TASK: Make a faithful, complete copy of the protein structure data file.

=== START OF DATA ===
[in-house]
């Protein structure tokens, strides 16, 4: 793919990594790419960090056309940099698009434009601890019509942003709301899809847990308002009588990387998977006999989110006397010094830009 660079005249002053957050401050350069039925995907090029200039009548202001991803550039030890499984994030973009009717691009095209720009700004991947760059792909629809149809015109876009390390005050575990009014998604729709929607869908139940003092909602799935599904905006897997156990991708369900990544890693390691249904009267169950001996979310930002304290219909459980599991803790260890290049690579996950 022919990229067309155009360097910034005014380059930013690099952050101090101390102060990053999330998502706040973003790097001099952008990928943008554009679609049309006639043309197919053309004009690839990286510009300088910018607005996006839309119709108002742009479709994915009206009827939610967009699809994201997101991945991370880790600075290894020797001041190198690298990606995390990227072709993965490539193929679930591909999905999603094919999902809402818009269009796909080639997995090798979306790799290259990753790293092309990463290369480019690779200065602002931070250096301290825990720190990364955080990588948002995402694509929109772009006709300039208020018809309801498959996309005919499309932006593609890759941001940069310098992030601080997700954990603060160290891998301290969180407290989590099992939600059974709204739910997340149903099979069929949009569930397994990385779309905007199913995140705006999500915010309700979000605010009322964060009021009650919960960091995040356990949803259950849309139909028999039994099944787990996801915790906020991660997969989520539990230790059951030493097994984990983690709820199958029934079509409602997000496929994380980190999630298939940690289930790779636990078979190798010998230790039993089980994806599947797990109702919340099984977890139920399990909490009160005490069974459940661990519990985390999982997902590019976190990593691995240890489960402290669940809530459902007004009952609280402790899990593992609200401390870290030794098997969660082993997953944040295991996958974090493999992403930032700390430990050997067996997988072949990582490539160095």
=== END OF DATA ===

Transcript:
[in-house]
């Protein structure tokens, strides 16, 4: 793919990594790419960090056309940099698009434009601890019509942003709301899809847990308002009588990387998977006999989110006397010094830009 660079005249002053957050401050350069039925995907090029200039009548202001991803550039030890499984994030973009009717691009095209720009700004991947760059792909629809149809015109876009390390005050575990009014998604729709929607869908139940003092909602799935599904905006897997156990991708369900990544890693390691249904009267169950001996979310930002304290219909459980599991803790260890290049690579996950 022919990229067309155009360097910034005014380059930013690099952050101090101390102060990053999330998502706040973003790097001099952008990928943008554009679609049309006639043309197919053309004009690839990286510009300088910018607005996006839309119709108002742009479709994915009206009827939610967009699809994201997101991945991370880790600075290894020797001041190198690298990606995390990227072709993965490539193929679930591909999905999603094919999902809402818009269009796909080639997995090798979306790799290259990753790293092309990463290369480019690779200065602002931070250096301290825990720190990364955080990588948002995402694509929109772009006709300039208020018809309801498959996309005919499309932006593609890759941001940069310098992030601080997700954990603060160290891998301290969180407290989590099992939600059974709204739910997340149903099979069929949009569930397994990385779309905007199913995140705006999500915010309700979000605010009322964060009021009650919960960091995040356990949803259950849309139909028999039994099944787990996801915790906020991660997969989520539990230790059951030493097994984990983690709820199958029934079509409602997000496929994380980190999630298939940690289930790779636990078979190798010998230790039993089980994806599947797990109702919340099984977890139920399990909490009160005490069974459940661990519990985390999982997902590019976190990593691995240890489960402290669940809530459902007004009952609280402790899990593992609200401390870290030794098997969660082993997953944040295991996958974090493999992403930032700390430990050997067996997988072949990582490539160095």